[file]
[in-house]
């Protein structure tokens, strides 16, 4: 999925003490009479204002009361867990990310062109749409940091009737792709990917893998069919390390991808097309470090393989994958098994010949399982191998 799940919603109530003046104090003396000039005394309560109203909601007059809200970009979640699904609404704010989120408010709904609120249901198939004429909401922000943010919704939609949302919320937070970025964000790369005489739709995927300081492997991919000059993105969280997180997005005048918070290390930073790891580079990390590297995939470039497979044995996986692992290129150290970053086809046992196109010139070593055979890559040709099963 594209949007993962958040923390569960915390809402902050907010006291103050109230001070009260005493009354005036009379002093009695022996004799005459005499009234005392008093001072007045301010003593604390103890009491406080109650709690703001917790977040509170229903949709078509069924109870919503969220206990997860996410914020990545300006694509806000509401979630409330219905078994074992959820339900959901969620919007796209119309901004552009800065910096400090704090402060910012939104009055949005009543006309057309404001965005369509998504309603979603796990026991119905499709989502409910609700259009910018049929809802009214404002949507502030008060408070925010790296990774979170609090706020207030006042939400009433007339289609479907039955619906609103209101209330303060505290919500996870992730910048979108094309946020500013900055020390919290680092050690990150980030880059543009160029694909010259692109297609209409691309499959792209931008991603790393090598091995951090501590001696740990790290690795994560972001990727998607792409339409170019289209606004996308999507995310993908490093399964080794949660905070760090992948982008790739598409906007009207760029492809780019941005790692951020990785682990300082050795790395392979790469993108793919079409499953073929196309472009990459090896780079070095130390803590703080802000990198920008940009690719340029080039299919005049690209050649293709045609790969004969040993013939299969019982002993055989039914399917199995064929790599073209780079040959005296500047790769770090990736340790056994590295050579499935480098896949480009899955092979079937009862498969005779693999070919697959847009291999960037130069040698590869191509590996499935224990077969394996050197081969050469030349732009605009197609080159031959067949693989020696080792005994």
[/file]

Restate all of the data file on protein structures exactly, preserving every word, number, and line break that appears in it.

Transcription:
[in-house]
């Protein structure tokens, strides 16, 4: 999925003490009479204002009361867990990310062109749409940091009737792709990917893998069919390390991808097309470090393989994958098994010949399982191998 799940919603109530003046104090003396000039005394309560109203909601007059809200970009979640699904609404704010989120408010709904609120249901198939004429909401922000943010919704939609949302919320937070970025964000790369005489739709995927300081492997991919000059993105969280997180997005005048918070290390930073790891580079990390590297995939470039497979044995996986692992290129150290970053086809046992196109010139070593055979890559040709099963 594209949007993962958040923390569960915390809402902050907010006291103050109230001070009260005493009354005036009379002093009695022996004799005459005499009234005392008093001072007045301010003593604390103890009491406080109650709690703001917790977040509170229903949709078509069924109870919503969220206990997860996410914020990545300006694509806000509401979630409330219905078994074992959820339900959901969620919007796209119309901004552009800065910096400090704090402060910012939104009055949005009543006309057309404001965005369509998504309603979603796990026991119905499709989502409910609700259009910018049929809802009214404002949507502030008060408070925010790296990774979170609090706020207030006042939400009433007339289609479907039955619906609103209101209330303060505290919500996870992730910048979108094309946020500013900055020390919290680092050690990150980030880059543009160029694909010259692109297609209409691309499959792209931008991603790393090598091995951090501590001696740990790290690795994560972001990727998607792409339409170019289209606004996308999507995310993908490093399964080794949660905070760090992948982008790739598409906007009207760029492809780019941005790692951020990785682990300082050795790395392979790469993108793919079409499953073929196309472009990459090896780079070095130390803590703080802000990198920008940009690719340029080039299919005049690209050649293709045609790969004969040993013939299969019982002993055989039914399917199995064929790599073209780079040959005296500047790769770090990736340790056994590295050579499935480098896949480009899955092979079937009862498969005779693999070919697959847009291999960037130069040698590869191509590996499935224990077969394996050197081969050469030349732009605009197609080159031959067949693989020696080792005994």